It’s threshing time

The work horses turn the levers that operate the belts that run the threshing machine. (Rick Palsgrove)

A golden, ripe wheat field is a beautiful sight and its appearance in July means it is grain threshing season on the farm.

At Metro Parks’ Slate Run Living Historical Farm, the farm workers use an 1880s era horse powered threshing machine to separate the seed heads of wheat, oats, barley and rye from straw stalks.

Marcus and Maude, two mighty Percheron draft horses, walk in a circle to drive an apparatus of belts and gears to power the threshing machine.

Maude, known as the “Queen of the Herd” and Marcus, who his handlers said can be a little clumsy, stood by patiently in their harnesses while farm workers labored to attach the wide leather drive belts to the threshing machine’s gears. Once everything was in place the horses began their circular walk and the thresher rumbled to life.

Threshing is hot, dusty work. One worker stands atop a wagon piled high with wheat and uses a pitchfork to toss the wheat to another who runs it through the thresher. After the wheat is separated the straw flies out a chute where another worker piles it up.

The operation can run smoothly, but like any machine, breakdowns are inevitable—a belt slips or a horse missteps and knocks a drive rod from its gears.

“That’s Marcus,” joked Slate Run Living Historical Farm’s Mike Huels, who drove the horses. “He can’t help it. Look at the size of his feet!”

A Slate Run Living Historical Farm interpretive aide tugs on the belt drive to get the horse-powered threshing machine started while a co-worker wipes his brow in the summer heat. (Rick Palsgrove)

After some good natured grumbling, the workers calmly re-attach belts and rods and proceed as usual because using the horse powered thresher is still better than flailing the wheat by hand with a stick, which was how it was done for centuries before the thresher was invented.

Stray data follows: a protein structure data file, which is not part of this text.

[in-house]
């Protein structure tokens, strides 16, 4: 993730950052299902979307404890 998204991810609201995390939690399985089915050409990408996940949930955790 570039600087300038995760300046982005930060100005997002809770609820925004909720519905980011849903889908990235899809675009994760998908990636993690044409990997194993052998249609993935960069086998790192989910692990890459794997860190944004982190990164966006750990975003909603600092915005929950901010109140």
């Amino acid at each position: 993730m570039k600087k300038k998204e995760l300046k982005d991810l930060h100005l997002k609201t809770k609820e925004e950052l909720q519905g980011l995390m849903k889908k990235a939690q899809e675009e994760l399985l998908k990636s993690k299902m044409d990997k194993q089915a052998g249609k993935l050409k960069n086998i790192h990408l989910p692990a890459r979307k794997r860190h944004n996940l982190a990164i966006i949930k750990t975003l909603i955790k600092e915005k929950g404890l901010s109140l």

Of course, some farmers in the late 19th and early 20th century used steam powered threshers, which were faster. However, they could also be expensive to operate and, even worse, could explode.

Slate Run Living Historical Farm grows 1880s era Pringles Progress Oats and Democrat Wheat. According to information provided by Metro Parks, the farm obtained the seeds for these historic grains from a government seed bank. The grains were then grown on the farm for several years until enough seed was saved up to plant entire fields of the grain. Workers at Slate Run Living Historical Farm believe their fields of these historic grains are the only ones in existence in the country.

Democrat Wheat is unique in that it can grow up to five feet in height while modern strains of wheat grow three feet high. This gives modern wheat an advantage because its shorter stature means it is less likely to be bent and damaged by the wind.

The wheat is planted in October, lies dormant in the winter, grows again in the spring, and ripens in July when it is harvested. After threshing, the wheat is sold for profit, fed to livestock, and some is saved for seed.

Nothing is wasted on the farm, so after threshing the straw is used for livestock bedding, mulching paths and gardens, insulating walls, making strawboard (similar to cardboard), and as packing material.

So, the next time you’re enjoying some nice, warm, buttered toasted wheat bread, remember that piece of bread started in the fields and with the thresher.

Southeast Messenger editor
Article reproduced courtesy of the Southeast Messenger newspaper


See Rachel Brooks’ first-hand account of threshing 19th-century style